Student runners lead ‘Run to Clear the Shelters’

Malia Wanderer, Sports Editor

Members of the Palo Alto High School track team and local animal shelter, Pets in Need, employees distribute giveaways and sell shirts at an in-person gathering for Run to Clear the Shelters on Saturday at the Palo Alto Pets in Need. Run to Clear the Shelters is a virtual 5K run that was organized by senior Neel Fulton and Pets in Need employees. According to Katerina Adamos-Jardine, a development manager from Pets in Need, her nonprofit organization is appreciative of Fulton’s contributions. “We are grateful to Neel for putting so much time and energy into supporting Pets In Need,” Adamos-Jardine said. “It’s community members like Neel who make our work possible.” Photo: Malia Wanderer

Aiming to raise money for a local animal shelter, members of the Palo Alto High School track team are hosting Run to Clear the Shelters, a virtual 5K race. 

Paly senior Neel Fulton, who organized Run to Clear the Shelters, said he hoped to raise around $3,000 for Pets in Need, a no kill animal shelter.  All proceeds will be used to help the shelter rescue animals that are at risk of being put down, according to Pets in Need development manager Katerina Adamos-Jardine. According to Fulton, they surpassed their fundraising goal by raising money through the $10 registration fee, event T-shirt sales, additional donations and sponsorships from local businesses.

The first day of the race was on Friday, and participants have through today to complete and send in their runs. Due to the virtual nature of the event, runners were able to sign up regardless of their location and run a route of their choice.

“We have about 70 runners registered,” Fulton stated in an email. “Being passionate about running or simply wanting to get some exercise while benefiting a local animal shelter are good reasons [to participate].”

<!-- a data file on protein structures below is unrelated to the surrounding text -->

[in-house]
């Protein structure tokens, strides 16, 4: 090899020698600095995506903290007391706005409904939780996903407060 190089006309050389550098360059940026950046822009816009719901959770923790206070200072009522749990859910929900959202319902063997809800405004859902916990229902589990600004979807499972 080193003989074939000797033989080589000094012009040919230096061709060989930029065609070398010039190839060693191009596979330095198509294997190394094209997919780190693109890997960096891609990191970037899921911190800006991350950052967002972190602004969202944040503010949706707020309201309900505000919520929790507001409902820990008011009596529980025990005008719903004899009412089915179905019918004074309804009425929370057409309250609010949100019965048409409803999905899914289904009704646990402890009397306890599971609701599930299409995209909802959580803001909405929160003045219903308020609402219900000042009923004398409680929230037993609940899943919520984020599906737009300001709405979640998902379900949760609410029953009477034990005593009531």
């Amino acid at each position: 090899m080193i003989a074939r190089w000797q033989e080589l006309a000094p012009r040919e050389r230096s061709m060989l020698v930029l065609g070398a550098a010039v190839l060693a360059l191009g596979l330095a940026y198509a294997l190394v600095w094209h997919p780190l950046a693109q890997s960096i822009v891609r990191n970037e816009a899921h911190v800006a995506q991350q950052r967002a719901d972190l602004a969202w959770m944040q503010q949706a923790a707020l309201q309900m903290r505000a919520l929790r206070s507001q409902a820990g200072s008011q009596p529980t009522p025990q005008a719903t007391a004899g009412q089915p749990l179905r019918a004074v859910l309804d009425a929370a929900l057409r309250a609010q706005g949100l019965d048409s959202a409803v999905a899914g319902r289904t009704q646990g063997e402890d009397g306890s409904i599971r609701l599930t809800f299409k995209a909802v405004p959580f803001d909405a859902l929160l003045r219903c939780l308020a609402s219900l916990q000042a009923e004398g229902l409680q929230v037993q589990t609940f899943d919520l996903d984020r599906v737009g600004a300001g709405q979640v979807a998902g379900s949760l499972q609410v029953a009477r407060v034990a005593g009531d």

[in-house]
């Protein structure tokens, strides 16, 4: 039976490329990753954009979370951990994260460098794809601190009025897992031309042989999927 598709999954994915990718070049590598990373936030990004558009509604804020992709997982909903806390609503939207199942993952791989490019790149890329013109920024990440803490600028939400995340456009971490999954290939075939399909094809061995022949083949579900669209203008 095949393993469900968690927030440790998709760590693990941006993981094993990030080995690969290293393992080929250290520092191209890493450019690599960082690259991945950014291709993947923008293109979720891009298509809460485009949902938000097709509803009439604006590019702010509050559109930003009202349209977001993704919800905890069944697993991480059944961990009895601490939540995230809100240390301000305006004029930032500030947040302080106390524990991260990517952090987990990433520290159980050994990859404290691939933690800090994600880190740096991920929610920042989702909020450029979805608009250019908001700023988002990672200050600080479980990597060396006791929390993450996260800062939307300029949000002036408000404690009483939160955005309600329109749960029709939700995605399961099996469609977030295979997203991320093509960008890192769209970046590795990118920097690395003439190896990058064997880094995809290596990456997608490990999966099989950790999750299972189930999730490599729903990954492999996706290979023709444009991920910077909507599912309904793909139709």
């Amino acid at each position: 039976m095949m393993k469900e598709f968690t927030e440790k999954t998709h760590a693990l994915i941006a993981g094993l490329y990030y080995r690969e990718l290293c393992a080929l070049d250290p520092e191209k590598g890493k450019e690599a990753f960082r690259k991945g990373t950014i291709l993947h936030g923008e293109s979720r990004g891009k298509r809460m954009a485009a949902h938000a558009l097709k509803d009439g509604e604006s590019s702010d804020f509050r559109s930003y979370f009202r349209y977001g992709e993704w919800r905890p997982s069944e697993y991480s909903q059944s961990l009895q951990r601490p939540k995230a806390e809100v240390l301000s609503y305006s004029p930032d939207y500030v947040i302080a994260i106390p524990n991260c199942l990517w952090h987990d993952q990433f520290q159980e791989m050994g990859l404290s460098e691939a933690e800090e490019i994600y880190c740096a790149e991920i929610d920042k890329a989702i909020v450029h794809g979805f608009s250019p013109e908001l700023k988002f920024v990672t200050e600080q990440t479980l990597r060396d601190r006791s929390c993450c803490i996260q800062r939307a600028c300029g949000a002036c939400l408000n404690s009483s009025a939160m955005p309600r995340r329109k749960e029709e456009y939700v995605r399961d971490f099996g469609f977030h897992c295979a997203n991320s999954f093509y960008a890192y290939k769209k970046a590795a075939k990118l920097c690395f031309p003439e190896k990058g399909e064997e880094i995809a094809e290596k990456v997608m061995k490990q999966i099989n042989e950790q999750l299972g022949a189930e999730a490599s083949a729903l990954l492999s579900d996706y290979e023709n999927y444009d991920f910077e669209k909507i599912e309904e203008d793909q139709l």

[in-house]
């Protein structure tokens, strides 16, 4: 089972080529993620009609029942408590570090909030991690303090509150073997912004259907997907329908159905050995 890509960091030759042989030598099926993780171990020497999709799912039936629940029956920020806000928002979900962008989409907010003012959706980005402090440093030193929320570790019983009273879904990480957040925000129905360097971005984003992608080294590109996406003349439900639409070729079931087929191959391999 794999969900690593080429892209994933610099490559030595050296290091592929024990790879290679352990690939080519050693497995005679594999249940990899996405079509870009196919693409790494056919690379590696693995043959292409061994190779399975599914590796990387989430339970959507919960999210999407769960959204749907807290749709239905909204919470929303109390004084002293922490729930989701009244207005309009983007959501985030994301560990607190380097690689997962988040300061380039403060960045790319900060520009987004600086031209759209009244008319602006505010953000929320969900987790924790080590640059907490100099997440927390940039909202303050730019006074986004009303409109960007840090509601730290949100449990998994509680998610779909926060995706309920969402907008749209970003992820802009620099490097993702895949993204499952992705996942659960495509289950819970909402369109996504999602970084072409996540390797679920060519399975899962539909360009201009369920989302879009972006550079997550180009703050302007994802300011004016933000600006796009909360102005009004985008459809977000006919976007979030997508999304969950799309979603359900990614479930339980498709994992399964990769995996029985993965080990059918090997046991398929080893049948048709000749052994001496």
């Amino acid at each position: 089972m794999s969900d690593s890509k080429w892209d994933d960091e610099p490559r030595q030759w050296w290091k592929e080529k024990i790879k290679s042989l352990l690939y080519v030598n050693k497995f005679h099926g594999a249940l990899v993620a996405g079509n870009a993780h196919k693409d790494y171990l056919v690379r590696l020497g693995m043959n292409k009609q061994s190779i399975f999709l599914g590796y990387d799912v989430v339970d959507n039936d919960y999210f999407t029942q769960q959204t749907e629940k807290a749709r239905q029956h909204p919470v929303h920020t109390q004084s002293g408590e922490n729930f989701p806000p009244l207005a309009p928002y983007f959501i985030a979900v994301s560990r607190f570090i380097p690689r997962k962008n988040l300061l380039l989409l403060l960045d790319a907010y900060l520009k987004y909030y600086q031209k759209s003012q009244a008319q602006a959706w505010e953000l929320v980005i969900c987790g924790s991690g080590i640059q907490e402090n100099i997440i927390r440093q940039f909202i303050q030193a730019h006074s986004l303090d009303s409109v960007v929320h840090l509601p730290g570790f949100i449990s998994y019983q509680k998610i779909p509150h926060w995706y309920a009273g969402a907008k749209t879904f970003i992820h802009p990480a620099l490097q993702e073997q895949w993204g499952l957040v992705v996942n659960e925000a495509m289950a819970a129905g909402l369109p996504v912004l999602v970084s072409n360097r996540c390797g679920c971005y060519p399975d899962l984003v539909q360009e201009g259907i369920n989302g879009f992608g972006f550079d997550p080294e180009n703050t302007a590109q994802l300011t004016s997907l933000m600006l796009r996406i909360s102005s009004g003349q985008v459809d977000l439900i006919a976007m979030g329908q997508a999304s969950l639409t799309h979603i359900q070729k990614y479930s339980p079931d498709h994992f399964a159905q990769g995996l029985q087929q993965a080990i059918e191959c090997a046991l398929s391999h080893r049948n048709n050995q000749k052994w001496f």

According to Fulton, the event was initially planned to be an in-person race, but was converted to a virtual format due to county mandated restrictions on gatherings.

“Participants can still track their runs on running apps like Strava and Nike Run Club to be put on the leaderboard, and people who run with their dogs are able to send photos to Pets in Need for their social media posts,” Fulton stated.

While a virtual race removes the aspect of live competition, there are still pros, according to Fulton.

“This [a virtual format] certainly takes some of the fun out of the race day experience, but it gives runners more flexibility with when and where they choose to run their 5K and helps everyone stay safe and socially distanced during the current pandemic,” Fulton stated. 

Although the race is virtual, there was a small gathering from 9 a.m. to 11 a.m. Saturday at the Pets in Need in Palo Alto for runners to stop at and pick up giveaways, purchase T-shirts and meet adoptable pets. 

Fulton said that his passion for running and love of animals inspired him to organize the race.

“I have participated in fundraiser runs all my life, and have always wanted to organize one for a cause that is important to me,” Fulton stated.